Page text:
A very interesting discussion of Foucault’s usage of the term ‘Enlightenment’ before his relatively late turn to Kant’s essay ‘What is Enlightenment?’ – especially looking at Discipline and Punish.
Discussing Michel Foucault’s Discipline and Punish (or, to be more accurate, that portions of it that turn up in The Foucault Reader) in a seminar I taught this spring, I was struck, once again, by a sentence that reminded me why — prior to Foucault’s last discussions of Immanuel Kant’s answer to the question “What is Enlightenment?” — there was a tendency to see Foucault as one of the more effective (and intransigent) modern critics of the Enlightenment.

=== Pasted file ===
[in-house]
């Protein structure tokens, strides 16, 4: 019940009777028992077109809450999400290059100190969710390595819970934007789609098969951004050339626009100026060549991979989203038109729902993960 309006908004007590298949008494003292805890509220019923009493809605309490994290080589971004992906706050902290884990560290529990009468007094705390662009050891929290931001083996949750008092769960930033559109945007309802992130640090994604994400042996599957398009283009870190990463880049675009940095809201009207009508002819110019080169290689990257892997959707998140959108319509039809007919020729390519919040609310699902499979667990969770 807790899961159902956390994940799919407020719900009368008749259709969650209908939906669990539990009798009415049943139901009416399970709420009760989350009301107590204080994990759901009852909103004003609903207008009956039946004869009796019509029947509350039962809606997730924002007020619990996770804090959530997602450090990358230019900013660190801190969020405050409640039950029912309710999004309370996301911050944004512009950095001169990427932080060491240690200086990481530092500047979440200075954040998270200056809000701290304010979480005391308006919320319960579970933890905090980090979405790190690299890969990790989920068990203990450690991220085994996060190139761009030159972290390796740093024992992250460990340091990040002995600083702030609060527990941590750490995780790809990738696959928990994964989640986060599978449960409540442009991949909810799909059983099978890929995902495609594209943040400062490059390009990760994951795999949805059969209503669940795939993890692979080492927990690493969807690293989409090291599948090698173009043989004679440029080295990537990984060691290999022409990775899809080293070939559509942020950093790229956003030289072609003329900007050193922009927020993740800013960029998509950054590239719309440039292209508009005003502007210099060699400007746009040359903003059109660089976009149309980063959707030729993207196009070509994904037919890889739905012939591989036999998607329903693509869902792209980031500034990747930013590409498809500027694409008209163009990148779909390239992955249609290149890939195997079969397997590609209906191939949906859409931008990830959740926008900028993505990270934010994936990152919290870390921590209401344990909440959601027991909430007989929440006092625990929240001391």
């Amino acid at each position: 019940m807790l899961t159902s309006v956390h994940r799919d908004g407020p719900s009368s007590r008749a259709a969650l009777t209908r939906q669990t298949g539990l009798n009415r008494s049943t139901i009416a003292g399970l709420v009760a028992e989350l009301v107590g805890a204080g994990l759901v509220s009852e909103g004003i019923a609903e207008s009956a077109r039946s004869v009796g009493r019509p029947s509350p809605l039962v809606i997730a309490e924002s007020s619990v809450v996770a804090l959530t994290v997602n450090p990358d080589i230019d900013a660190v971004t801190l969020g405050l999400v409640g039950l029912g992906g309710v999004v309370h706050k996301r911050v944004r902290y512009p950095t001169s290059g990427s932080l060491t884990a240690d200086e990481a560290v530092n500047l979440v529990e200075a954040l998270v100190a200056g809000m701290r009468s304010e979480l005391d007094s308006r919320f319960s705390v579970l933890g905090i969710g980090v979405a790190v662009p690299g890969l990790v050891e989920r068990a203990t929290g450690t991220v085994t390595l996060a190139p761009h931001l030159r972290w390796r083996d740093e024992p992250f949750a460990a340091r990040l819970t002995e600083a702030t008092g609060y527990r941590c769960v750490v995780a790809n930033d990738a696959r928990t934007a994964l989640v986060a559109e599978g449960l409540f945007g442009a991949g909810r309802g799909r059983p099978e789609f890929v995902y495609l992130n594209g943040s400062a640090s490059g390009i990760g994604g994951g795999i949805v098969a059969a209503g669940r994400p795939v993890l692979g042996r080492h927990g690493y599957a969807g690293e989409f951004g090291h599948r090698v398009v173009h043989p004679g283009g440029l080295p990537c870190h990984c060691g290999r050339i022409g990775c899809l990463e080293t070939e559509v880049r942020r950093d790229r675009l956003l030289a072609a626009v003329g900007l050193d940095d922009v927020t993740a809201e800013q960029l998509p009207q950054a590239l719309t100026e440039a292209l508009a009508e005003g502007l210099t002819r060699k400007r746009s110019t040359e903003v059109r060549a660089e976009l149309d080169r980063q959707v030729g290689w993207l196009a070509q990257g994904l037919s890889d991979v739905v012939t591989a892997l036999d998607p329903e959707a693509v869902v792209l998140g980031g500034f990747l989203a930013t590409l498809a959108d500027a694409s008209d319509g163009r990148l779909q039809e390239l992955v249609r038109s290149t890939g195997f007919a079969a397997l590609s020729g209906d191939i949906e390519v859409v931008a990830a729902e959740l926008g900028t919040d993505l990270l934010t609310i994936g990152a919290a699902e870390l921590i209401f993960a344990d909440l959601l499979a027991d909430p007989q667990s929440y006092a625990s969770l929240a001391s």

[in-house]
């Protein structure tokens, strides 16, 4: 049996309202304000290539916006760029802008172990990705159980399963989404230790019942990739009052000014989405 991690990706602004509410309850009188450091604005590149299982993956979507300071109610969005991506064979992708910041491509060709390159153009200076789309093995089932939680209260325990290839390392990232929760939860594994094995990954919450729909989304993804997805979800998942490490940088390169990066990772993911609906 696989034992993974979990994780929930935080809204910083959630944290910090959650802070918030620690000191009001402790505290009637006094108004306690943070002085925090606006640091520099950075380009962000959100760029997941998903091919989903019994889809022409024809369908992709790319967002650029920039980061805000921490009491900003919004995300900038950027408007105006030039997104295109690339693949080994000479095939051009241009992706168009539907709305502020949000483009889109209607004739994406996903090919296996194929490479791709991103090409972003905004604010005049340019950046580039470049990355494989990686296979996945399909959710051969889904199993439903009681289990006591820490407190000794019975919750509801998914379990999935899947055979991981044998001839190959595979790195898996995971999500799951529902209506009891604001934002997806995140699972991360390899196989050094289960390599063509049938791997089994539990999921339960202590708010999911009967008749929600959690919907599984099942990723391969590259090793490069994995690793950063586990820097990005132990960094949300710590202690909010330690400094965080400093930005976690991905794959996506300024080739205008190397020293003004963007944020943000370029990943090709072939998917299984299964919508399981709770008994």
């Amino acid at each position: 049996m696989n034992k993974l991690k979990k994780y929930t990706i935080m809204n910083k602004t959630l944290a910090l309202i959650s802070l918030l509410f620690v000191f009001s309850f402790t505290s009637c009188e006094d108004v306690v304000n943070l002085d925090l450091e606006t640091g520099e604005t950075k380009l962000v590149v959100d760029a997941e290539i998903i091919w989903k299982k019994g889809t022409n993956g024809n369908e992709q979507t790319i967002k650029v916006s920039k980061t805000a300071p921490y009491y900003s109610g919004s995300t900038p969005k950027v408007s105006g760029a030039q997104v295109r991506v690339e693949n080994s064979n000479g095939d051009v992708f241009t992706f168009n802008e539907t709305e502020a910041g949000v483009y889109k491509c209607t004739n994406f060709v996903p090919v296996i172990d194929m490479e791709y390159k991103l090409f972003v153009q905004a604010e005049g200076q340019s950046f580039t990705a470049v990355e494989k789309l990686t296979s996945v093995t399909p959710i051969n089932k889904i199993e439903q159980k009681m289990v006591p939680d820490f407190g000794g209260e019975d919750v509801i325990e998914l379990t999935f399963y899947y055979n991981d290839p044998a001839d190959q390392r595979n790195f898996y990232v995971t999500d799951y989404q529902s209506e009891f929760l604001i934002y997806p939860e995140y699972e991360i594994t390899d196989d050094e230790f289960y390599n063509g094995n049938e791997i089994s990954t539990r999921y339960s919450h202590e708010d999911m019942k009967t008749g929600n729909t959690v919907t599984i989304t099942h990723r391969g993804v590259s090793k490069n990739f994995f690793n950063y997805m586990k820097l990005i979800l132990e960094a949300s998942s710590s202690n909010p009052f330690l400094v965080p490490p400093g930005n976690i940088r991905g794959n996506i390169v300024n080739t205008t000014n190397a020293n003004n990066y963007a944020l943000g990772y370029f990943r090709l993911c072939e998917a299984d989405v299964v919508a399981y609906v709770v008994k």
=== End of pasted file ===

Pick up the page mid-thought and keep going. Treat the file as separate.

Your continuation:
An Enemy of the Enlightenment?
The sentence comes towards the end of the discussion of “Panopticism”, at the point when Foucault considers the ways in which the “formation of the disciplinary society” was connected with “a number of broad historical processes — economic, juridical-political and, lastly, scientific …” Considering the second of these three processes, he reflects on the way in which the rise of the bourgeoisie to the status of…
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